I just happened to be reading Eliza Minden’s blog post from earlier this year: Desert Island Dances and she so eloquently writes about one of my all-time favorite contemporary ballets: “The Green Table”.
I had the incredible good fortune, when I was a kid growing up in the sixties, to see The Joffrey Ballet perform this ballet, when the touring company came through my hometown. Wow — I was captivated. And, the cast included the incomparable Maximiliano Zomosa as Death – a role he became famous for. I was enthralled – of all the ballets I saw Joffrey perform, this one sticks in my mind the most. And, I thought, how appropriate in this time of yet more peace negotiations (this time with Iran) — how appropriate to write about it – and the statement the ballet makes – that war is, well, ultimately pointless.
Here are more viewpoints about the ballet – gathered from around the web – with history of how it was created:
From Eliza Minden, The Barre Flies:
“My own picks: Kurt Jooss’s The Green Table. The ultimate anti-war ballet, as relevant and necessary today as it was at its premiere in 1932. A stark stage; scary, grotesque costumes; simple, legible steps relentlessly repeated to frightening effect; an unforgettable characterization of Death — The Green Table hits with such force it almost knocks the wind out of you. During the Vietnam War it inspired a New York audience to follow the dancers out of the theater and into the street to protest. How many dances can do that? If I’m stuck on a desert island it might be consoling to know I’m far from the horrors of war and human folly.”
And from numeridanse.tv:
“The Green Table was created in 1932 for the “Concours international de chorégraphie” in Paris, in which Jooss had been invited to participate. The originality of the piece won him the first prize and marked an important step in his career.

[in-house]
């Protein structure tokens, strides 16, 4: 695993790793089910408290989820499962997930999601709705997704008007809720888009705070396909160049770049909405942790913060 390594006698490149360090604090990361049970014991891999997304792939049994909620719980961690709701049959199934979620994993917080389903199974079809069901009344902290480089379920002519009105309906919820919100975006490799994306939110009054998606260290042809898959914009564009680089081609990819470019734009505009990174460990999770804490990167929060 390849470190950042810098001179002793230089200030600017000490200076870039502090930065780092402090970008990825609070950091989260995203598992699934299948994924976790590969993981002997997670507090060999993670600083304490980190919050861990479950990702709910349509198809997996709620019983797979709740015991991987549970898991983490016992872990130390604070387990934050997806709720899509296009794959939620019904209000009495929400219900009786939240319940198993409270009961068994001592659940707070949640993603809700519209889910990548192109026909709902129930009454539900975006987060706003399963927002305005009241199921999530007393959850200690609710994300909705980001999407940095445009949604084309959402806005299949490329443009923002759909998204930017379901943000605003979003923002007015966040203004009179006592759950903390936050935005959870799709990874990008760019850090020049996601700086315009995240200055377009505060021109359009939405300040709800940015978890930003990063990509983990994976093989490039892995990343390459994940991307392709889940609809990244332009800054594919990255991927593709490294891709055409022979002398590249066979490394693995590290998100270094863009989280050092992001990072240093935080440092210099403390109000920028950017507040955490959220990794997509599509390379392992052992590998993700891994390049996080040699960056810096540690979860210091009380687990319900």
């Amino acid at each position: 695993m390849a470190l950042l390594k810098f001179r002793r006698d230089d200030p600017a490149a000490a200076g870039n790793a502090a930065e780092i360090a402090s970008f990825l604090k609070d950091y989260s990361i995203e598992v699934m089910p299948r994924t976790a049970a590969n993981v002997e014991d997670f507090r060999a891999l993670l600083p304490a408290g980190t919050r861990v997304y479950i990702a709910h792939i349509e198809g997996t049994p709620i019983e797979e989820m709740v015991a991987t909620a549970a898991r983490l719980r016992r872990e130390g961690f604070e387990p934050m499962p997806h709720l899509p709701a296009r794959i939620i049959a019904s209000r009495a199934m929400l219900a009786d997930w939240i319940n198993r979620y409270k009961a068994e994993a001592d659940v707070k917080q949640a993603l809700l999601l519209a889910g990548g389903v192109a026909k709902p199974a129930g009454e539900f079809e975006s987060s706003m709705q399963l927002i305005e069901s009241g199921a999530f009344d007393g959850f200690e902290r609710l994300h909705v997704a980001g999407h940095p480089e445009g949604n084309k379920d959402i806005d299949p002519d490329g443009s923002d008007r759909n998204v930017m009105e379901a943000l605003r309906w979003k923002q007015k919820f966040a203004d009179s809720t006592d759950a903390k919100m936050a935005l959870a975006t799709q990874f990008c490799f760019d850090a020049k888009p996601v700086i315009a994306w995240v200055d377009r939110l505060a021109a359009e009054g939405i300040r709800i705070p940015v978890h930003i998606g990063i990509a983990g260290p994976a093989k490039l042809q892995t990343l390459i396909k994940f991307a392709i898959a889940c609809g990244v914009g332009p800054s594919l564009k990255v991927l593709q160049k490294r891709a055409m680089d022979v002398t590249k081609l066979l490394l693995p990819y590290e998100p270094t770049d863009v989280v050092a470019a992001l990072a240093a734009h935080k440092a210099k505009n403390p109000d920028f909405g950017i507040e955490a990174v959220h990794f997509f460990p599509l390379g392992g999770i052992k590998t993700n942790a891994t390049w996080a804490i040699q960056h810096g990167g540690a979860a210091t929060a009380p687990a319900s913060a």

Choreographed in 1932, between two great conflicts, The Green Table is a sort of generic war, a set of circumstances that produce the same result no matter where or when they are played out. So Death bears the combined iconographic attributes.
In 1932, looking out through the thickening hedges of Nazism, Jooss takes a less visionary path. The Green Table is concerned neither with the individual’s struggles and redemption, nor with working out a nobler fate for mankind. Jooss dramatizes the way destructive impulses are released, and shows us the consequences. His moral position is unimpeachable, and he drives home his lesson in a series of stark images. Each scene works a variation on the same theme, like the 41 woodcuts in Hans Holbein’s The Dance of Death (5). The idea is that Death becomes everyone’s partner, effectively seducing them into his dance on the same terms by which they lived their lives. No decisive action, change, or resolution is suggested, and in framing the Dance of Death with the stalemated parentheses of a diplomatic conference, Jooss seems to say none can be expected. The expressionists found the Dance of Death.
Through archetypal characters Jooss revisualizes human life as a function of a larger cosmology, an enduring and spiritual sphere where perhaps even war and death can be seen in a more comprehensible scale. Undiluted essences of natural behavior, these characters are stripped of temporality and individual preference. Today, even as we feel detached from their obvious artificiality, we recognize ourselves in them, in some epic form. People will still be able to understand them in a hundred years.”
The Green Table: The Introduction through The Farewells